Improve quality of life in people living with AIDS. People living with AIDS (acquired immunodeficiency syndrome) often experience high levels of psychiatric distress, such as depression, anxiety and substance abuse. Reiki is often used to promote adherence to the conventional treatment regimen HAART, or highly active anti-retroviral therapy. In 1998, Dr. Robert Schmehr, CSW, director of Complementary Therapy at the HIV Center of St. Luke's Roosevelt Hospital in New York City, conducted a case study involving a 62-year-old man diagnosed with AIDS in a hospital-based Reiki treatment and training program. The patient (a former cocaine addict) found self-treatment with Reiki therapy to be extremely relaxing and enjoyable; and he reported that it helped him to maintain sobriety, work through his depression and maintain adherence to HAART. (17) However, research is limited. Randomized, placebo-controlled trials are needed.

Decrease cognitive and behavior problems in Alzheimer's patients. Preliminary evidence indicates that Reiki therapy may help to reduce cortisol levels in patients with Alzheimer's disease (AD), thereby helping to decrease agitation by improving memory and response to stress. (18) In a preliminary study of 24 patients with mild cognitive impairment or mild Alzheimer's disease, patients receiving four weekly treatments from two Reiki Master-level practitioners showed a significant increase in mental functioning and memory and behavior problems compared to controls. (19)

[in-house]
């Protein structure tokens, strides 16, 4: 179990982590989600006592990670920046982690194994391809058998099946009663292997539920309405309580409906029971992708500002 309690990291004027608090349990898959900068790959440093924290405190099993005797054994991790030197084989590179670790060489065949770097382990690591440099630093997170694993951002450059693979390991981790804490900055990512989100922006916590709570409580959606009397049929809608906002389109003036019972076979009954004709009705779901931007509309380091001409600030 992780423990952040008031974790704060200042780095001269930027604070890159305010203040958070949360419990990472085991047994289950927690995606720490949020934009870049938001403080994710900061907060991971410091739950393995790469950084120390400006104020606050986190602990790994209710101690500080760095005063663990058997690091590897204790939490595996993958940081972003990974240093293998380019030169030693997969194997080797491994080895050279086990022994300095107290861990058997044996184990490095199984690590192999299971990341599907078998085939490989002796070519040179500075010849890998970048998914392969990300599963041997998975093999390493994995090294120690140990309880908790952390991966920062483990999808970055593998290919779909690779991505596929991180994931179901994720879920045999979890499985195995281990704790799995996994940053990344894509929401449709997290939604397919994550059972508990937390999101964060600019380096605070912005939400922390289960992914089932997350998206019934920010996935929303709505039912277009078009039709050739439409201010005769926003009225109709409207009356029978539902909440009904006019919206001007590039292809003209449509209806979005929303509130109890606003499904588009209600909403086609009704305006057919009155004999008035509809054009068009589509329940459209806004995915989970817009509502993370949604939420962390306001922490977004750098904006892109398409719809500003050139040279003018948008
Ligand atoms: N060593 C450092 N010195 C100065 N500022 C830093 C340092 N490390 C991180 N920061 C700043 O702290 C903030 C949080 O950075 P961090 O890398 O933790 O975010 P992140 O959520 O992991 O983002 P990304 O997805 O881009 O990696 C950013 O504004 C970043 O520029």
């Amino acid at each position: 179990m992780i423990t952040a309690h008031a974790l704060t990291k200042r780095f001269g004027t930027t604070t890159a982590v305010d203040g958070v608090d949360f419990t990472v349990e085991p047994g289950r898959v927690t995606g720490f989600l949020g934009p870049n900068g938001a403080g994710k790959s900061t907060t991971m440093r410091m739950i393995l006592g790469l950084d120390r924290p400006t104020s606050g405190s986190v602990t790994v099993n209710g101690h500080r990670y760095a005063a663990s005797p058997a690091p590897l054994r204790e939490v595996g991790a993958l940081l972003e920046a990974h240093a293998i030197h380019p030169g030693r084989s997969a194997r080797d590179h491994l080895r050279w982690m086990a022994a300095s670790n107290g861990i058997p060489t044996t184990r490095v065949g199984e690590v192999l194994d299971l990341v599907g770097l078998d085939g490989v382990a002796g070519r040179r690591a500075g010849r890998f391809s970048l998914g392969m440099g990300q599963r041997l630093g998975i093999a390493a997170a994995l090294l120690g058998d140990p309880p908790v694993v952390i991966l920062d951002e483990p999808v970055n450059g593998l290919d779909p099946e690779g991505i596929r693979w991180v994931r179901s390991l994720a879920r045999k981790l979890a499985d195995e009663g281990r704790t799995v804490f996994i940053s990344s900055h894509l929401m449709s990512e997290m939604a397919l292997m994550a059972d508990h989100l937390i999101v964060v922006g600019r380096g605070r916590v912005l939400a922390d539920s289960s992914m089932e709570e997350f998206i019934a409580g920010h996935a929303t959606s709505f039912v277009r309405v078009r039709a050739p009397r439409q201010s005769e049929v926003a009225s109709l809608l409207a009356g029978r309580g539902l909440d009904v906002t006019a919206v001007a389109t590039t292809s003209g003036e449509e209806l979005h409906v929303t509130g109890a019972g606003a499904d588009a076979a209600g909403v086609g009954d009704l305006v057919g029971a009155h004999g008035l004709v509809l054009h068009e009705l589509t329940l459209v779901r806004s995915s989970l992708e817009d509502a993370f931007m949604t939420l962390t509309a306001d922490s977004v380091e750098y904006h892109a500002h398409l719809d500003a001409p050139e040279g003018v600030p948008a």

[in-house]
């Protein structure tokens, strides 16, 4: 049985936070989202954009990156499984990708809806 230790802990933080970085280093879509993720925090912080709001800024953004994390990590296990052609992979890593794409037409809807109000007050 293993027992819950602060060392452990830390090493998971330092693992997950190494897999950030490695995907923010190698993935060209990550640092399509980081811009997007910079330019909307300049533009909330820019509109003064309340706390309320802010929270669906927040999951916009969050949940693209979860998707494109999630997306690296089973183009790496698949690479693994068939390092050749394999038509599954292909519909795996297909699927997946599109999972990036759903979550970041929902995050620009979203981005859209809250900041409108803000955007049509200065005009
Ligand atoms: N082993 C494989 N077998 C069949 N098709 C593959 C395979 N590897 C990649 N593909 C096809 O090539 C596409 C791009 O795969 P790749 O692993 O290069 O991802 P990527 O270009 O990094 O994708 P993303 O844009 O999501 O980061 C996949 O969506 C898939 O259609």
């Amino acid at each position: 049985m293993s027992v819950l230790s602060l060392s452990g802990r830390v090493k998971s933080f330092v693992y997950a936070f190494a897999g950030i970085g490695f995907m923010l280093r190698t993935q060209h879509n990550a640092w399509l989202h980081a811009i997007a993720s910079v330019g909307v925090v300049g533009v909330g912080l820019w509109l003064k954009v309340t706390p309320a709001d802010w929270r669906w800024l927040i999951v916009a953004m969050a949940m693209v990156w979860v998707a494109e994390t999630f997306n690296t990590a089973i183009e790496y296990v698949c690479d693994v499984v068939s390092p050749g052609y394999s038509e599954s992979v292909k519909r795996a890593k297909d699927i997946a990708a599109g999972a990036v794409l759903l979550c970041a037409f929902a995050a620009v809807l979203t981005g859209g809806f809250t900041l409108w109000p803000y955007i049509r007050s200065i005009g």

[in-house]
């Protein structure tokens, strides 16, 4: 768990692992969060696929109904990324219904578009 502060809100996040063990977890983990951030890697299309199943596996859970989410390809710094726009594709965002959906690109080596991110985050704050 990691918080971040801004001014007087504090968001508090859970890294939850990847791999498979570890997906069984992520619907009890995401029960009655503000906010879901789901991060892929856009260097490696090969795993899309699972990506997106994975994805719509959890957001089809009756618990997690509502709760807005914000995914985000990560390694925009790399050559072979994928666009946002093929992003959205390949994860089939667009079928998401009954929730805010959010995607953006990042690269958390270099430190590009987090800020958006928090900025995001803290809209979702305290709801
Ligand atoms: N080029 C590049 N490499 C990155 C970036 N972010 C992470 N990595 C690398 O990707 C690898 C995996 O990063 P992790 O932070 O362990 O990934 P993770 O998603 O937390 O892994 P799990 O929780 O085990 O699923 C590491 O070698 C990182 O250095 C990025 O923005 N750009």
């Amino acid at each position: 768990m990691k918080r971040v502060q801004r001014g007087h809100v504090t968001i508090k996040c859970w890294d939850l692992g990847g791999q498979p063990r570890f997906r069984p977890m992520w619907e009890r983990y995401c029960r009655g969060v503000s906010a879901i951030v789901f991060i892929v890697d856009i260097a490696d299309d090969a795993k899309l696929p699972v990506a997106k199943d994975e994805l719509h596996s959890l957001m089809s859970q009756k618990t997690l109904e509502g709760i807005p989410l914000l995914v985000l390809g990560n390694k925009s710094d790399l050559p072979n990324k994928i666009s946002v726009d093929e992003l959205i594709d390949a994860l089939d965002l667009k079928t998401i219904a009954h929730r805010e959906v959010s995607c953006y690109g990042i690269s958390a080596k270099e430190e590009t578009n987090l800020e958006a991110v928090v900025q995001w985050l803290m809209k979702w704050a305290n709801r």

Reduce tobacco dependency. Reiki is thought to promote relaxation and defuse stress associated with quitting smoking. Practitioners claim it also boosts circulation, drawing nicotine and other toxins out of the body and speeding the withdrawal process. (20) However, no formal studies have been conducted. Research is needed.

How To Choose a Practitioner

There is no national or statewide licensing for Reiki practitioners, although many who practice it may be licensed as physical therapists or massage therapists. Ask a physician, a friend, or a trusted body worker for a referral to a Reiki practitioner.

Traditionally, training in the Reiki method spans three degrees. Students can progress from one degree to the next, according to his rate of inner growth.

First degree. First-degree Reiki practitioners have completed approximately two days of training, typically during a weekend seminar. The training involves learning the history of Reiki, as well as becoming individually "attuned" or "initiated" to the healing energy. This involves receiving four "attunements" from the Reiki Master (these adjust the vibrations of the Reiki student, so that more energy can flow through the body). Students are also taught the basic Reiki hand positions for treating the whole body. After being given first-degree training, students are able to do Reiki on themselves, family, and friends.